Apple in the cloud: what next?
It’s a question of watching for more hires in the cloud space and seeing what and when Apple sees fit to make an announcement. Our best guess is that even if it does have designs on a chunk of Google and AWS’s business, it’ll test internally on its own products before heading to market. Watch this space.
Confluent announces new private cloud building platform
Confluent, a platform that sets data in motion, today announced Confluent for Kubernetes, the first platform purpose-built to bring cloud-native capabilities to data streams in private infrastructures.
Confluent for Kubernetes allows platform teams to bring much of the same cloud-native experience found within Confluent Cloud to their self-managed environments while enabling operations teams to retain control of their data and infrastructure. As a cloud-native solution, Confluent for Kubernetes helps achieve faster time-to-value and reduce operational burdens with a fully elastic and scalable cloud-native experience in private infrastructure.
“To compete in the digital realm, organisations need to quickly deliver personalised customer experiences and real-time operations, which are only possible with access to data from all environments and cloud-native advantages,” said Ganesh Srinivasan, Chief Product and Engineering Officer, Confluent.
“For organisations that need to operate on-premises, we’re bringing the benefits of cloud computing to their private infrastructure with Confluent for Kubernetes. Now, any company can build a private cloud service to move data across their business regardless of its environment.”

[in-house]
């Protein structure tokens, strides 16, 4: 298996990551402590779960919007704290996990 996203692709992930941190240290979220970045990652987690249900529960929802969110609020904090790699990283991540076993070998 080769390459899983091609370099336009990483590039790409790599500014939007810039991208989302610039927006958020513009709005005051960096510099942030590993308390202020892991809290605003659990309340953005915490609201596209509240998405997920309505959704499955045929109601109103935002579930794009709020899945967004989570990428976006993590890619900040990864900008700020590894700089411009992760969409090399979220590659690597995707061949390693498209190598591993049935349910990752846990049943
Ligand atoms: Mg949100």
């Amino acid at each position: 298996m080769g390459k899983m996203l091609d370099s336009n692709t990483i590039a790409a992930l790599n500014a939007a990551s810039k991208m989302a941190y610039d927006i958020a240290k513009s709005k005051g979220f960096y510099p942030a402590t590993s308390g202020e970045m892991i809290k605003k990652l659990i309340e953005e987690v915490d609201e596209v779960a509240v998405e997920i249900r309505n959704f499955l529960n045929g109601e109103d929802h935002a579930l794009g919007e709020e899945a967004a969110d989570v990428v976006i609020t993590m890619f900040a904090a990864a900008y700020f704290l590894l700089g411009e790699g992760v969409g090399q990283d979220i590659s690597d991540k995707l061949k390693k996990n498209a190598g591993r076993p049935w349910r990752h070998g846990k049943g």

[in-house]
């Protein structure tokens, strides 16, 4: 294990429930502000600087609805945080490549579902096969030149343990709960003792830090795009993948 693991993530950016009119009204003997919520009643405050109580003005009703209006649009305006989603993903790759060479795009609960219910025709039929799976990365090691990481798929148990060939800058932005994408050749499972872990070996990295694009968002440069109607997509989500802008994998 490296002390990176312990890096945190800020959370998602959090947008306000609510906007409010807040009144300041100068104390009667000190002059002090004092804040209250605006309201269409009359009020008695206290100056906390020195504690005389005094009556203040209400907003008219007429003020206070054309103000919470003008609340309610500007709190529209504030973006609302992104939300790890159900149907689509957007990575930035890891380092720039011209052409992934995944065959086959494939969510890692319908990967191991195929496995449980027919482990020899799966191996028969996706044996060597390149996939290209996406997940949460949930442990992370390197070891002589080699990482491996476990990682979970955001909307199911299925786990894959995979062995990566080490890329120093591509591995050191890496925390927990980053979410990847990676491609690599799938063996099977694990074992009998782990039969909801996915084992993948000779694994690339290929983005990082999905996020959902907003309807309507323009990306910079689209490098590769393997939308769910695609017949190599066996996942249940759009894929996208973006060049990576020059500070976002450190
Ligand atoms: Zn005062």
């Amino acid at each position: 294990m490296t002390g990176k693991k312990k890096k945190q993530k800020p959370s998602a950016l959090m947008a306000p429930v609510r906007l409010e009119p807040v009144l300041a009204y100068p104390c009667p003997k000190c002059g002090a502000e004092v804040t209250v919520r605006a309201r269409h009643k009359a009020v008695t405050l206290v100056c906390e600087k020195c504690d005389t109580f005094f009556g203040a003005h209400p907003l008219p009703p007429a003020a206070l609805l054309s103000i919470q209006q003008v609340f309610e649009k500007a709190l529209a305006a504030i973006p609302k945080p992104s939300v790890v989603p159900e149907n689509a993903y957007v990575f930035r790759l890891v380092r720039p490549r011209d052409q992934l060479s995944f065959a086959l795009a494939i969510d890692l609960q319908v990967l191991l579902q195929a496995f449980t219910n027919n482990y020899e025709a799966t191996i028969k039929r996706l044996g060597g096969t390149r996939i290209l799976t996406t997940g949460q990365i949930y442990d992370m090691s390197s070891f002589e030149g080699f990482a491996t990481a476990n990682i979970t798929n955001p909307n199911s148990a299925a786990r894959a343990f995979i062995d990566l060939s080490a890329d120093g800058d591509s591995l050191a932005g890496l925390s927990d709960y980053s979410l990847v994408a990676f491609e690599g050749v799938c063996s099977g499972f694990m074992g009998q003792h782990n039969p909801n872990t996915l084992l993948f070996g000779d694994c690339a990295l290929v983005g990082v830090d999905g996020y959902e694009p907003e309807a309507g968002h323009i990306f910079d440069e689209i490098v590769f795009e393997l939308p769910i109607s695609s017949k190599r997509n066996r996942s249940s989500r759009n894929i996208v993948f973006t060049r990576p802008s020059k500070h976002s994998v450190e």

How can Confluent for Kubernetes help?
Organisations who are transitioning to the cloud or who need to keep workloads on-premises can use Confluent for Kubernetes’ cloud-native capabilities, including a declarative API to deploy and operate Confluent. According to the company, the platform also makes moving applications to the public cloud easier by ‘seamlessly migrating workloads to wherever your business needs them with the ability to connect and share data with Confluent Cloud’.
Enhanced reliability – As a cloud-native system, Confluent for Kubernetes detects if a process fails and will automatically restart processes or reschedule as necessary. Automated rack awareness spreads replicas of a partition across different racks, improving the availability of your brokers and limiting the risk of data loss.
Automated elasticity – Meet changing business demands with the ability to scale up using API-driven operations. The platform will automatically generate configurations, schedule and run new broker processes, and ensure data is balanced across brokers so that clusters can be efficiently utilised.
Simplified infrastructure management – Confluent for Kubernetes extends the Kubernetes API, enabling organisations to define the desired high-level state of clusters rather than manage all the low-level details. This infrastructure-as-code approach reduces the operational burden and achieves a faster time to value, while enhancing security with standards that can be easily and consistently deployed across an organisation.